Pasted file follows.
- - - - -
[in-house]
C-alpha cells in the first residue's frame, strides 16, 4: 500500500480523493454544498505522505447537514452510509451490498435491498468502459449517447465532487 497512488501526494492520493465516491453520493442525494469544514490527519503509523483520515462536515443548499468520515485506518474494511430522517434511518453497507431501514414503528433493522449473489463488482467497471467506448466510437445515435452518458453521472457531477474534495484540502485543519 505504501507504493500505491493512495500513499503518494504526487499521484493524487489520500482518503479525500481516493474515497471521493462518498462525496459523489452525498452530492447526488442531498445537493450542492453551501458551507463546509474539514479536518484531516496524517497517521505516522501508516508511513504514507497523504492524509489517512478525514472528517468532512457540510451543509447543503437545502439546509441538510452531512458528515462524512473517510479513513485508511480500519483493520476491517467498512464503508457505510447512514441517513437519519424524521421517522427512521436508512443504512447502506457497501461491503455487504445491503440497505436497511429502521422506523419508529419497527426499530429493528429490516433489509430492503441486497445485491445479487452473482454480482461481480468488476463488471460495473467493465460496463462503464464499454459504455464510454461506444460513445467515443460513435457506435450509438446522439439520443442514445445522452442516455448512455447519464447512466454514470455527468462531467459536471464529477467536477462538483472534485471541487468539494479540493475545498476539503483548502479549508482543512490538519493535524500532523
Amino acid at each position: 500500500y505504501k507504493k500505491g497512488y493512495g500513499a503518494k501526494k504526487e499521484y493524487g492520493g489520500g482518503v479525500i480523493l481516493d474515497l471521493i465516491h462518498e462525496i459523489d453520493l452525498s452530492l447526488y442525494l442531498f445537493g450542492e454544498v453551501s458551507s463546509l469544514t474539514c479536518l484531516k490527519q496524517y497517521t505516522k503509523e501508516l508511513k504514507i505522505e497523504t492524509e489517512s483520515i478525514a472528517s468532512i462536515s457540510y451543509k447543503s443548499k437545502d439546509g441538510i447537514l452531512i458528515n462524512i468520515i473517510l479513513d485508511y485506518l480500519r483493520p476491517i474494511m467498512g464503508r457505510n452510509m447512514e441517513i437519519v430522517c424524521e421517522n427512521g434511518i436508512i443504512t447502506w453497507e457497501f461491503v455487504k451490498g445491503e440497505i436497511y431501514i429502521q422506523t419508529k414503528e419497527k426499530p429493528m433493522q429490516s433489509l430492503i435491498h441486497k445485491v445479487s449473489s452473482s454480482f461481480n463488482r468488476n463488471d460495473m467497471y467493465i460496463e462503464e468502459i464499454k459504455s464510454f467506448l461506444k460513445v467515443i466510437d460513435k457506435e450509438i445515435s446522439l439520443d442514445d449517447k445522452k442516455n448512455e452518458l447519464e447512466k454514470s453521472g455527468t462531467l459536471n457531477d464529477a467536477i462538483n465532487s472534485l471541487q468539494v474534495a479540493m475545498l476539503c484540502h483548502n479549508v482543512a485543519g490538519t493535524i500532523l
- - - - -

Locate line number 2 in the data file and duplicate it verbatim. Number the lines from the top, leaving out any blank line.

C-alpha cells in the first residue's frame, strides 16, 4: 500500500480523493454544498505522505447537514452510509451490498435491498468502459449517447465532487 497512488501526494492520493465516491453520493442525494469544514490527519503509523483520515462536515443548499468520515485506518474494511430522517434511518453497507431501514414503528433493522449473489463488482467497471467506448466510437445515435452518458453521472457531477474534495484540502485543519 505504501507504493500505491493512495500513499503518494504526487499521484493524487489520500482518503479525500481516493474515497471521493462518498462525496459523489452525498452530492447526488442531498445537493450542492453551501458551507463546509474539514479536518484531516496524517497517521505516522501508516508511513504514507497523504492524509489517512478525514472528517468532512457540510451543509447543503437545502439546509441538510452531512458528515462524512473517510479513513485508511480500519483493520476491517467498512464503508457505510447512514441517513437519519424524521421517522427512521436508512443504512447502506457497501461491503455487504445491503440497505436497511429502521422506523419508529419497527426499530429493528429490516433489509430492503441486497445485491445479487452473482454480482461481480468488476463488471460495473467493465460496463462503464464499454459504455464510454461506444460513445467515443460513435457506435450509438446522439439520443442514445445522452442516455448512455447519464447512466454514470455527468462531467459536471464529477467536477462538483472534485471541487468539494479540493475545498476539503483548502479549508482543512490538519493535524500532523